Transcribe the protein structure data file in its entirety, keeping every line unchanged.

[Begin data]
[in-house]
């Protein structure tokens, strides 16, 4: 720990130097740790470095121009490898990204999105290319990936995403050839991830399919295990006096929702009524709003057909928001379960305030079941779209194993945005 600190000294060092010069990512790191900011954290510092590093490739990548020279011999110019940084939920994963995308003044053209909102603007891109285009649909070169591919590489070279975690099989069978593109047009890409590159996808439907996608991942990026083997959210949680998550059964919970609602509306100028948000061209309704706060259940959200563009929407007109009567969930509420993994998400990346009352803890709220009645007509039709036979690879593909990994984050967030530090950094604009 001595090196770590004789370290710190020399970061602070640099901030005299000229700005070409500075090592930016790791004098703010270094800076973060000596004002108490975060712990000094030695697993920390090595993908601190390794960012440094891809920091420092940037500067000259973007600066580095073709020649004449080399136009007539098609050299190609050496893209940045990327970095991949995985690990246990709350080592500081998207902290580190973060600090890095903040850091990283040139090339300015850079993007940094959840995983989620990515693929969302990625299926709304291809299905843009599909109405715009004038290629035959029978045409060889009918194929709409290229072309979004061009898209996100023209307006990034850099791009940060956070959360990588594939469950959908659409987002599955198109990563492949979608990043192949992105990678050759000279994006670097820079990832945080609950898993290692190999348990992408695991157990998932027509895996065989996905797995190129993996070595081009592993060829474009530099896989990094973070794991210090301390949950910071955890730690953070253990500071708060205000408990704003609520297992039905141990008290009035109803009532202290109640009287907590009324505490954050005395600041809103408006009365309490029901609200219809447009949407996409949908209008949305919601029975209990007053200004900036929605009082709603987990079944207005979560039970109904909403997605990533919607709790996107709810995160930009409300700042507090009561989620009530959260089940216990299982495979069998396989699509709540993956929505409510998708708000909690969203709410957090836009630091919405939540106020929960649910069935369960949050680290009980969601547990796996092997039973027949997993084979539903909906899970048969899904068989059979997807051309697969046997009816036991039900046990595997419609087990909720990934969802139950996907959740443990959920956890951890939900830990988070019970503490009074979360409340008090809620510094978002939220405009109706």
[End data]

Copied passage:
[in-house]
């Protein structure tokens, strides 16, 4: 720990130097740790470095121009490898990204999105290319990936995403050839991830399919295990006096929702009524709003057909928001379960305030079941779209194993945005 600190000294060092010069990512790191900011954290510092590093490739990548020279011999110019940084939920994963995308003044053209909102603007891109285009649909070169591919590489070279975690099989069978593109047009890409590159996808439907996608991942990026083997959210949680998550059964919970609602509306100028948000061209309704706060259940959200563009929407007109009567969930509420993994998400990346009352803890709220009645007509039709036979690879593909990994984050967030530090950094604009 001595090196770590004789370290710190020399970061602070640099901030005299000229700005070409500075090592930016790791004098703010270094800076973060000596004002108490975060712990000094030695697993920390090595993908601190390794960012440094891809920091420092940037500067000259973007600066580095073709020649004449080399136009007539098609050299190609050496893209940045990327970095991949995985690990246990709350080592500081998207902290580190973060600090890095903040850091990283040139090339300015850079993007940094959840995983989620990515693929969302990625299926709304291809299905843009599909109405715009004038290629035959029978045409060889009918194929709409290229072309979004061009898209996100023209307006990034850099791009940060956070959360990588594939469950959908659409987002599955198109990563492949979608990043192949992105990678050759000279994006670097820079990832945080609950898993290692190999348990992408695991157990998932027509895996065989996905797995190129993996070595081009592993060829474009530099896989990094973070794991210090301390949950910071955890730690953070253990500071708060205000408990704003609520297992039905141990008290009035109803009532202290109640009287907590009324505490954050005395600041809103408006009365309490029901609200219809447009949407996409949908209008949305919601029975209990007053200004900036929605009082709603987990079944207005979560039970109904909403997605990533919607709790996107709810995160930009409300700042507090009561989620009530959260089940216990299982495979069998396989699509709540993956929505409510998708708000909690969203709410957090836009630091919405939540106020929960649910069935369960949050680290009980969601547990796996092997039973027949997993084979539903909906899970048969899904068989059979997807051309697969046997009816036991039900046990595997419609087990909720990934969802139950996907959740443990959920956890951890939900830990988070019970503490009074979360409340008090809620510094978002939220405009109706």